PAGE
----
Obituary of Dick Jackson
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Dick Jackson, an electrical engineer, coach, and devoted family man passed away peacefully on Tuesday night, October 13, 2020. He was 91 years young. Dick was one of 8 children born to Homer and Gertrude Jackson in Medford, MA. He was raised there, where he excelled in both academics and athletics. After high school, Dick and his twin sister Patricia were both accepted into MIT; however, the family only had enough money to send one of the two. Dick decided to give his sister the opportunity to attend M.I.T. He lived his entire life that way, placing others first.
Dick proved this again when he enlisted in the Navy and served on the USS Tringa, a Chanticleer class submarine rescue ship that was launched in 1946. He held the rank of Electronics Technician 3rd Class. The USS Tringa was part of the Submarine Squadron 8 that operated out of the Naval Base at New London, Connecticut, so on leave he could go home to Medford to spend time with family and friends. After his Naval Service was complete in October of 1952, he took advantage of the G.I. Bill and attended Tufts University where he earned his Bachelor of Science Degree in Electrical Engineering. He spent much of his career working as an engineer at Raytheon’s Andover facility. He was very proud of his contribution to building the Patriot Missile System, which was the most advanced interceptor missile and high-performance radar system of its day.
Dick’s work was a very important part of his life, but his family and their activities always came first. He and his wife, Lois, met at a dance in Medford’s St. Francis of Assisi Church while he was serving in the Navy. They married in 1958 and settled in their forever home in Burlington in 1961. They went on to have 5 daughters and 1 son – and added several additions to their home to accommodate such a large, active family! His home was always filled with commotion, laughter, and love.
Whatever was important to his children was important to him. Sports were a big part of the family dynamics in the Jackson home. Dick coached baseball and hockey for a number of years and was always present at his children’s baseball, football, cheerleading, hockey, soccer, softball, track, and figure skating games and competitions. Two of his daughters were on the first female hockey team in Burlington, called “The Rag Dolls”. He supported their desire to play a sport once only played by men and travelled with them across New England and Canada. When one daughter took up figure skating, a sport he knew nothing about, he not only supported her and learned the rules, he even became President of the Stoneham Figure Skating Club! That was just Dick. He wanted his family to chase their dreams, be their own person, and simply be happy.
He did the same for his 17 grandchildren as he attended and supported them in their golf matches, swim meets, hockey, soccer, football, and lacrosse games, dance recitals, poetry programs, and plays. He loved the artistic expression displayed by his grandchildren who showed their talents through writing, painting, ceramics, and graphic arts. Nothing made him happier than being at a home filled with his family, the clatter of dishes around a meal, numerous conversations from all sides, and seeing all that unfolded from meeting a pretty girl at a church dance over 60 years ago.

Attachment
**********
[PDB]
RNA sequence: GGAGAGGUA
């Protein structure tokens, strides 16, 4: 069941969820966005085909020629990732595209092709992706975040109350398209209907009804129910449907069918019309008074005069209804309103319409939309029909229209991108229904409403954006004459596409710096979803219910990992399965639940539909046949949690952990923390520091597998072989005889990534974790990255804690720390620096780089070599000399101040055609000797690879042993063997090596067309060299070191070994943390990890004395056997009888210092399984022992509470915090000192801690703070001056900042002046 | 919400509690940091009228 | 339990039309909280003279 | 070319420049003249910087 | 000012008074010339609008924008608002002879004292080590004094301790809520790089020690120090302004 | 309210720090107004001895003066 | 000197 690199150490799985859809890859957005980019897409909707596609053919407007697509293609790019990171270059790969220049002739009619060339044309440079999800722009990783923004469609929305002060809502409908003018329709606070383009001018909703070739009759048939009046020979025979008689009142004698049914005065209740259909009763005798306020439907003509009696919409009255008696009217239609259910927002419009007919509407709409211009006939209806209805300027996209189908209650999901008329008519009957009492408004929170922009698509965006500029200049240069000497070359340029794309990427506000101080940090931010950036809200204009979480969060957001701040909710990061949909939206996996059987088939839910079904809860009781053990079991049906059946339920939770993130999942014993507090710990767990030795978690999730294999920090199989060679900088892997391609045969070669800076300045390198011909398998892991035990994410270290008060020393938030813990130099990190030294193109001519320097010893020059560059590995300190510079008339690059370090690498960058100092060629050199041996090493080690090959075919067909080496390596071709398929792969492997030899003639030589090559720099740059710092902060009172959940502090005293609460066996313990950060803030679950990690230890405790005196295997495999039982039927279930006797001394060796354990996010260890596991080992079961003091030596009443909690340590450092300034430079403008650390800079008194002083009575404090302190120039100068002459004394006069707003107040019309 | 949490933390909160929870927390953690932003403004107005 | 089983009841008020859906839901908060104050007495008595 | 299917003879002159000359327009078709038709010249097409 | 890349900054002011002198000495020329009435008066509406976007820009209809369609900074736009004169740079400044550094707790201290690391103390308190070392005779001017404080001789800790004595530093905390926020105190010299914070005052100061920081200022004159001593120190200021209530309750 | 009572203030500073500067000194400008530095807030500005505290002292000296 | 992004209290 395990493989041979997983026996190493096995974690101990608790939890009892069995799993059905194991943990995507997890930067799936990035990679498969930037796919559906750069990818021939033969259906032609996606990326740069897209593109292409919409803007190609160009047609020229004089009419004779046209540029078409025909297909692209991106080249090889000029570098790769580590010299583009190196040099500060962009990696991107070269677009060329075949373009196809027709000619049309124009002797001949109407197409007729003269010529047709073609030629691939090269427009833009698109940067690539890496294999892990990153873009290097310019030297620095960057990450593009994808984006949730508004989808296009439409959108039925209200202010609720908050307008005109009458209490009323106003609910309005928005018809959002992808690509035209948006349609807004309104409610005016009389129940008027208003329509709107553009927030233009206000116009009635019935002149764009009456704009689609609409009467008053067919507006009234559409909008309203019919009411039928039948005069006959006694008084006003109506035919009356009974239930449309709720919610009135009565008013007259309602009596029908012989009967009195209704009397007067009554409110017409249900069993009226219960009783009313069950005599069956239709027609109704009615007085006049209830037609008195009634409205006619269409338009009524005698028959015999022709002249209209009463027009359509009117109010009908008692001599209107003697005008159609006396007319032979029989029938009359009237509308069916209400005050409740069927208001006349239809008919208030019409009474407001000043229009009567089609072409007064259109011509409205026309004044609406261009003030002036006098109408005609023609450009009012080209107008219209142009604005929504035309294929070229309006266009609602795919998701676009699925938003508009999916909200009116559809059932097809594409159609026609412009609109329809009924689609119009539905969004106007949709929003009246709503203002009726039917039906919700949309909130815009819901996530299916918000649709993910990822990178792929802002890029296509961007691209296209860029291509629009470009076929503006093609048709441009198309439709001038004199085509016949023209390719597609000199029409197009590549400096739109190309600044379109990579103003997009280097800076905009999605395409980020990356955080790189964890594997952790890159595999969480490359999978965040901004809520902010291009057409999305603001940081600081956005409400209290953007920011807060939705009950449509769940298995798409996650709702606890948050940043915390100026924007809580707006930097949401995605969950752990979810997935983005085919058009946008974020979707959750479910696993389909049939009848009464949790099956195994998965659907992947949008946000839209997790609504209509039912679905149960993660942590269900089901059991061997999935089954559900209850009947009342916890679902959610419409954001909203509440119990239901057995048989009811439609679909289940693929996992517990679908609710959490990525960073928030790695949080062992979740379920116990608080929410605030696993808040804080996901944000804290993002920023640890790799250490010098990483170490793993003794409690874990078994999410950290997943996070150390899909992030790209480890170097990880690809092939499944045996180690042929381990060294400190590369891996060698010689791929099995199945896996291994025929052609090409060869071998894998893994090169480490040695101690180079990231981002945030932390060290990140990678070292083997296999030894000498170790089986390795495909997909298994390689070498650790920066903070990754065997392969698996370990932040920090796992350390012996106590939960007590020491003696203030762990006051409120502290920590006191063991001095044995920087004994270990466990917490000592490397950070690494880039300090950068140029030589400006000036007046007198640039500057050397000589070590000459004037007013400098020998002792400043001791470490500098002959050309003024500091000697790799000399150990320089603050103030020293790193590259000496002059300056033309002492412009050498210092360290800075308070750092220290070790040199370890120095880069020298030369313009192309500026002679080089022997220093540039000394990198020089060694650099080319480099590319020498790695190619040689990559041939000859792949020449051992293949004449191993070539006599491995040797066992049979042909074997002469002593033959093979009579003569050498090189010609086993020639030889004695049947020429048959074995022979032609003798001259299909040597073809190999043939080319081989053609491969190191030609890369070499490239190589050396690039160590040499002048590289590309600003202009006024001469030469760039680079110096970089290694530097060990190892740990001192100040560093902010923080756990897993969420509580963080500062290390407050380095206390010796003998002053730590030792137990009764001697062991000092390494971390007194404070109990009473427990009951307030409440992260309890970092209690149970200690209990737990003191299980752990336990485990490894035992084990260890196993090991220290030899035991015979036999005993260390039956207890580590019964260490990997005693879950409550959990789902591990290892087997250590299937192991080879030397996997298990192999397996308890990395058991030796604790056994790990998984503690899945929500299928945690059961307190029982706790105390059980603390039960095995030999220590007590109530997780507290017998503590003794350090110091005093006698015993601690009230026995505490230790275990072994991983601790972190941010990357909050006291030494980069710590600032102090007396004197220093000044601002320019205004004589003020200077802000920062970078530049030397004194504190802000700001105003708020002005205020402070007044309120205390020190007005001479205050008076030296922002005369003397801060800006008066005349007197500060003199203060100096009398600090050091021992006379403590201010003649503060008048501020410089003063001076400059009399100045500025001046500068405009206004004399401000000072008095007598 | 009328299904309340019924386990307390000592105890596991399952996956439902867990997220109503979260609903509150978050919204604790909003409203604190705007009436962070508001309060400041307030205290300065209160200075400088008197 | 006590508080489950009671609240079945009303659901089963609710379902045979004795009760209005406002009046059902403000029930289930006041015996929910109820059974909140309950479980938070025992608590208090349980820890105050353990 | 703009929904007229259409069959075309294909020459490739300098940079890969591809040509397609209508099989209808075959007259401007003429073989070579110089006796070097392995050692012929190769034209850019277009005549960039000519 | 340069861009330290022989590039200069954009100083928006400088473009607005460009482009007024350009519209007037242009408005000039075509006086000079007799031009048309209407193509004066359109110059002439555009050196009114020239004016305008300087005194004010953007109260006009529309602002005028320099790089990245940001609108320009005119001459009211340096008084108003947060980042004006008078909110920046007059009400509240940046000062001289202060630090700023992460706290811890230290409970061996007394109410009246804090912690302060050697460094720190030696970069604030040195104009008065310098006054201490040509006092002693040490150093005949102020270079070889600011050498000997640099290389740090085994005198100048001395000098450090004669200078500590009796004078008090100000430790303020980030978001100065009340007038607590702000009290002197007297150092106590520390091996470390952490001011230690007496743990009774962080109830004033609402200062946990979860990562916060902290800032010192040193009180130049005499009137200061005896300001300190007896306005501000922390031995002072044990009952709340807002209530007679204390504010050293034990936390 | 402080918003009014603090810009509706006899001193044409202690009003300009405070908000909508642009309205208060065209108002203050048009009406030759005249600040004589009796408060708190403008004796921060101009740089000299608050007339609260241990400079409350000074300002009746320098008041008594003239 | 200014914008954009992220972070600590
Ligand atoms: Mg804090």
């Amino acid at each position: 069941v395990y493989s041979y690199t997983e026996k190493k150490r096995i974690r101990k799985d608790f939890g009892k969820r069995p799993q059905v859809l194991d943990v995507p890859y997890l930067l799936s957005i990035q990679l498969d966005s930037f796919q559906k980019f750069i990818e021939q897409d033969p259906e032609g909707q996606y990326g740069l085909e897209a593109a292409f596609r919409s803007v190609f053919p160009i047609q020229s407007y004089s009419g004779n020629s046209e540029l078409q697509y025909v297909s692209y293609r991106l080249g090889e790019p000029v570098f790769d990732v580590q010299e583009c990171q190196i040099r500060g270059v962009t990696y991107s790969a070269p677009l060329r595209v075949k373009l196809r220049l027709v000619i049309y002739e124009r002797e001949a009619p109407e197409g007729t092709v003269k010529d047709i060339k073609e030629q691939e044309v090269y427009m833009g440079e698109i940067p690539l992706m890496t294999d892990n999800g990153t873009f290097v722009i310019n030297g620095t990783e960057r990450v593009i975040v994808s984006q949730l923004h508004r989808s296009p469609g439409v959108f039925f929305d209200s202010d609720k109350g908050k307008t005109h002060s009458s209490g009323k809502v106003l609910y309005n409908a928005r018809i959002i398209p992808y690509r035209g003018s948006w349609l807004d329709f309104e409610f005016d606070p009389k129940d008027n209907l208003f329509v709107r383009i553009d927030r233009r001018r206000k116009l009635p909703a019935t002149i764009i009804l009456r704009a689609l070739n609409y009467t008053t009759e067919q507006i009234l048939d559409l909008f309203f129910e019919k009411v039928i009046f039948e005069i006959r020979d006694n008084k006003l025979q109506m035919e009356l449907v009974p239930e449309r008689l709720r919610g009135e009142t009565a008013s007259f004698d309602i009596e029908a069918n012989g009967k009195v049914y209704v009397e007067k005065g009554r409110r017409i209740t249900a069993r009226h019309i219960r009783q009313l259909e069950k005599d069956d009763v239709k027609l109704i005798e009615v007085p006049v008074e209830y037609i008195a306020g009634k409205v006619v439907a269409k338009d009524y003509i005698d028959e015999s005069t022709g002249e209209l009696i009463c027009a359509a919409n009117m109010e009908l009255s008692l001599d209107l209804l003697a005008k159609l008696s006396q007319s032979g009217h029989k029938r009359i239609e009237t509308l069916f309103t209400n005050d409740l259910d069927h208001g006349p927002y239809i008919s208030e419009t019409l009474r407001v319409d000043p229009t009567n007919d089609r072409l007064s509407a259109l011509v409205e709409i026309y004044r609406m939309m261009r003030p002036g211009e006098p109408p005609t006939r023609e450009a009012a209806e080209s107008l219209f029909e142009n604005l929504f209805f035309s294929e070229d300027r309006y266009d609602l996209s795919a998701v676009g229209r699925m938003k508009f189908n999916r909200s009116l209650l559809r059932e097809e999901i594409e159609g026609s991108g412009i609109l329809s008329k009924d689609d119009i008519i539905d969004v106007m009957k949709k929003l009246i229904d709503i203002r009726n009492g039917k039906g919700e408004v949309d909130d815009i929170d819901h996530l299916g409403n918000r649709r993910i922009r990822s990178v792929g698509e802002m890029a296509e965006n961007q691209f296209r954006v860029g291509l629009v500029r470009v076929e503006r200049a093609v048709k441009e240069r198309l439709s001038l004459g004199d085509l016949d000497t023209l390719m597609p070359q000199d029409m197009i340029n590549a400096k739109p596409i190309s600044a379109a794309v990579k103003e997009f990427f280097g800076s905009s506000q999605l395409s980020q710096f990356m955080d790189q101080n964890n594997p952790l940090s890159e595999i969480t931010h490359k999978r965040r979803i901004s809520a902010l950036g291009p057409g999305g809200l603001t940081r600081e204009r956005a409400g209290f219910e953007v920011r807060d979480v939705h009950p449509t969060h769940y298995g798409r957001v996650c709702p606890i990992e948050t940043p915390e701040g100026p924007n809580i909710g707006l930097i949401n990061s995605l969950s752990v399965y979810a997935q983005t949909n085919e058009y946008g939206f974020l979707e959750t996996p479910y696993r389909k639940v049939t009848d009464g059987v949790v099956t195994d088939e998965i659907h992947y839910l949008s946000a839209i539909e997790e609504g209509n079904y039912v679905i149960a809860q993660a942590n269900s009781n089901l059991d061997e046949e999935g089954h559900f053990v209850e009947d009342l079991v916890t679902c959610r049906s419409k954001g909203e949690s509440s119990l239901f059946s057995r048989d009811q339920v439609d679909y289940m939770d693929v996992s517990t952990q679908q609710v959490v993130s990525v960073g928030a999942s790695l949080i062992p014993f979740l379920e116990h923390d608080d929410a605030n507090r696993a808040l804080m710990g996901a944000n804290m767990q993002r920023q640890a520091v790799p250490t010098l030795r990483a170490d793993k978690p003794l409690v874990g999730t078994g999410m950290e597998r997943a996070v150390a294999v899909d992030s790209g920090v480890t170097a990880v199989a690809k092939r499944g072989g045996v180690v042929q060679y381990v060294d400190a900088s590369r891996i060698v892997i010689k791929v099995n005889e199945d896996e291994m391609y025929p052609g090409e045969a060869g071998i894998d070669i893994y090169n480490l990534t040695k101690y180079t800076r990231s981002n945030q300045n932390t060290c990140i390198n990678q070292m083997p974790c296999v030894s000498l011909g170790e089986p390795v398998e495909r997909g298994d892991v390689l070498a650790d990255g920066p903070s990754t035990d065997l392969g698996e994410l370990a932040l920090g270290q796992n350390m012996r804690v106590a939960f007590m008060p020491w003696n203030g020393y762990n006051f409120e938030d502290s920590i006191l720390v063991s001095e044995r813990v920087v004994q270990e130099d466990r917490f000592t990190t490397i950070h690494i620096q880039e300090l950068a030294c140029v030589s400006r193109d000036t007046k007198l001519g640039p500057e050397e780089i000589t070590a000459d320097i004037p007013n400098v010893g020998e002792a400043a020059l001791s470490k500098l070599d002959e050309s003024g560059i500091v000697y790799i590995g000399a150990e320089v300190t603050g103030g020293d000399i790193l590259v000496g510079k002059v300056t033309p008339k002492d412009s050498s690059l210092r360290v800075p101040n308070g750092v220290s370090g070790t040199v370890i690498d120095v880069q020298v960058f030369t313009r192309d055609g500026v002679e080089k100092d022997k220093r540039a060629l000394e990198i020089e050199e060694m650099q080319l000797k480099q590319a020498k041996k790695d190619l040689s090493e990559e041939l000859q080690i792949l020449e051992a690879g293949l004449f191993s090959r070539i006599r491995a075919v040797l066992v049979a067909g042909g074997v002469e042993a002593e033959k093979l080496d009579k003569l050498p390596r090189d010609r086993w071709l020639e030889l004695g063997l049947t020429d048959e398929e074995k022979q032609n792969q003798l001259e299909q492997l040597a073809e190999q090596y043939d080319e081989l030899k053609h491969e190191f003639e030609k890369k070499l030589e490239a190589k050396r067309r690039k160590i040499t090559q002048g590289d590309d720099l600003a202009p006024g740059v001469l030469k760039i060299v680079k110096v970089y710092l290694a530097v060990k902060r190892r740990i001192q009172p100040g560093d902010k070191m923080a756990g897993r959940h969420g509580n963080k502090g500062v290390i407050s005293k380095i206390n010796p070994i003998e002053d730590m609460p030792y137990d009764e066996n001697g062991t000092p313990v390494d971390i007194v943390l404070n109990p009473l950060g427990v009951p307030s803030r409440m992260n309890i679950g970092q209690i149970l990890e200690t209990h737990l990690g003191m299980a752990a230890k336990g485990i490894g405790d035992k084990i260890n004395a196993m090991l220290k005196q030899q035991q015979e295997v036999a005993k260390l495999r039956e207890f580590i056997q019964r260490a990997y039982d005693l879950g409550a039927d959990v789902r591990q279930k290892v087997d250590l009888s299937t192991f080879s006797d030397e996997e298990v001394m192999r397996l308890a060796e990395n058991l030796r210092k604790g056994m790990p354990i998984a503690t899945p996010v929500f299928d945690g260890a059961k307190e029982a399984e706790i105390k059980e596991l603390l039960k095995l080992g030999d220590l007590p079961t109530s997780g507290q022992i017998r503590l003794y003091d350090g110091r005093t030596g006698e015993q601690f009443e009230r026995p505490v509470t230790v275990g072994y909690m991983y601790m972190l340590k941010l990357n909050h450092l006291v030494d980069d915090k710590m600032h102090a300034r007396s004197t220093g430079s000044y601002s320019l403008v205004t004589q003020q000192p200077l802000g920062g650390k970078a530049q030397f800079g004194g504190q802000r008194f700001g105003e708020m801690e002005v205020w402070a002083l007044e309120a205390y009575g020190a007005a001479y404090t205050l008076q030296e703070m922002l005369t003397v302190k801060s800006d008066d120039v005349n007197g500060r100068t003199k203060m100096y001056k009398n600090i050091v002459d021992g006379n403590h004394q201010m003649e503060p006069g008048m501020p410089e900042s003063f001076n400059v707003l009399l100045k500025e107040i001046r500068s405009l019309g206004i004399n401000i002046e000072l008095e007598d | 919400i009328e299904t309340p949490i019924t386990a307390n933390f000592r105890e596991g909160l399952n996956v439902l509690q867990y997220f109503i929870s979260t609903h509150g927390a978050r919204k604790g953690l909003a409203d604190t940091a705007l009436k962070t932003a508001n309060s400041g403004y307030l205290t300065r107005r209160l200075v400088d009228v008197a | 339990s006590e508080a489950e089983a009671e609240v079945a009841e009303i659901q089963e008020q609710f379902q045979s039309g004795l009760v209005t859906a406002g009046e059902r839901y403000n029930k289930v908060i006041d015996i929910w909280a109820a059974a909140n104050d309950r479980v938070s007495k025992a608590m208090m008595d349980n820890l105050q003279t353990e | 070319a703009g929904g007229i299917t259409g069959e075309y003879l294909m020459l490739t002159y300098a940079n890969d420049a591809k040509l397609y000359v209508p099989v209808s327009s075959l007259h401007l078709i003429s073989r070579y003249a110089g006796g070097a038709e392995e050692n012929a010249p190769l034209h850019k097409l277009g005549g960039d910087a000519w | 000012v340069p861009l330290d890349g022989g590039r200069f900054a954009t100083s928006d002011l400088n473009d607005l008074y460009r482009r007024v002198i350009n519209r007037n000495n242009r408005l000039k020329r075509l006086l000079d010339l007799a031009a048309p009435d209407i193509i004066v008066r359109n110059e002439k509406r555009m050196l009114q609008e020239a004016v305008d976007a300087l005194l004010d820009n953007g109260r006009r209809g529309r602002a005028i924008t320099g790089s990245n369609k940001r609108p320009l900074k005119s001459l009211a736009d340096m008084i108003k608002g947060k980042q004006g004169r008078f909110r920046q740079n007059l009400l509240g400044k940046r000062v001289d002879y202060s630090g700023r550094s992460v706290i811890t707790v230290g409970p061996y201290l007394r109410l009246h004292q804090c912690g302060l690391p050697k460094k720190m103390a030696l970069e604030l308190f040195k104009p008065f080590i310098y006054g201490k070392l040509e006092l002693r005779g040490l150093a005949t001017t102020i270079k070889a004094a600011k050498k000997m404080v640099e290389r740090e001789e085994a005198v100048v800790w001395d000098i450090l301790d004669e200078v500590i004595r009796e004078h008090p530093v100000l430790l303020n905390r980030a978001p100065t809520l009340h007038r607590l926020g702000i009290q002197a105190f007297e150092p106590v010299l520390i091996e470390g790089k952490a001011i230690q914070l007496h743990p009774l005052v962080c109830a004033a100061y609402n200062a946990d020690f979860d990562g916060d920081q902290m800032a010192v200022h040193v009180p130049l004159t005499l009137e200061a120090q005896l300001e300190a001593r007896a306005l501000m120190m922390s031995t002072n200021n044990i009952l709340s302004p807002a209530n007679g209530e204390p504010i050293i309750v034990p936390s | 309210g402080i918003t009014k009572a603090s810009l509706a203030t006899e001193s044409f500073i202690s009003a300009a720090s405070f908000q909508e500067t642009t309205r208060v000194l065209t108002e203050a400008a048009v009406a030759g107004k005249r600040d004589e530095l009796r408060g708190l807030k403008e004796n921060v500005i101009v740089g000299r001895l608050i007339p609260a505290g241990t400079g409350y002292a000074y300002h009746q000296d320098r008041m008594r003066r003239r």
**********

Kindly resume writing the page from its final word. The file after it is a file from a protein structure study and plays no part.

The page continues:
Dick was a man who could fix almost anything – though it may not have always looked the same by the time he put it back together. It was the “MacGyver” in him. He could tackle almost any skill required to keep a home or automobile going: carpentry, automotive repair, electrical wiring. He could rebuild a car engine, fix an ignition with a toggle switch (or the infamous doorbell), fix a muffler with a vegetable can, rebuild a computer, or simply repurpose something to meet his particular needs. His basement was his treasure chest, where he could always find a part, tool, or inspiration to finish a project. He was also a talented wood worker who made furniture and lamps. He even made a wooden chest for each one of his grandchildren, so that they could hold their prized possessions.
Dick will be remembered for so many reasons. He was unconventional, funny, creative, proud yet humble, caring, supportive, and loving. He knew he was blessed with good health, a wonderful wife, loving children and grandchildren, and a lifetime of cherished memories shared with them all. He will be missed, but never forgotten.
Dick was the beloved husband of Lois A. (White) Jackson for 60 years. He was the loving father of Cheryl Fogarty & her husband Kevin of Pepperell, Susan King & her husband Kevin of Bridgewater, Dr. Richard Jackson & his wife Dr. Kristina Jackson of N. Andover, Nancy McLaughlin & her husband Glenn of Wilmington, Stephanie Tiller & her husband Larry of Newburyport, and Diane Sumner & her husband Paul of Reading. He was predeceased by his siblings; Adelaide, Ethel, Jackie, Bob, & Homer Jackson, Helen Gordon, and Patricia Brown. Dick was the proud grandfather of Ryan, Brendan, Courtney, & Christian Fogarty, Cameron King, Graham, Harris, Noah, Grace & Maddie Jackson, Brittney, Taylor & Michaela McLaughlin, Lincoln Tiller, and Jacqui, Tommy & Ally Sumner.
A visitation will be held at the Edward V. Sullivan Funeral Home, 43 Winn St., Burlington (exit 34 off Rt. 128/95, Woburn side) on Sunday, October 18 from 2-5 p.m. A mass of Christian Burial will be celebrated on Monday, October 19 at 10 a.m. in Saint Margaret Church of St. Veronica Parish, 111 Winn St., Burlington. For directions to the mass, see www.stveronicama.org. To view the obituary, guestbook, video tribute, and live streaming of the funeral mass, see www.sullivanfuneralhome.net. Memorials in Dick’s name may be made to St. Jude Children’s Research Hospital. 501 St. Jude Place, Memphis, TN 38105 or www.stjude.org.
Edward V. Sullivan
43 Winn Street
Burlington, MA 01803
Ph: (781) 272-0050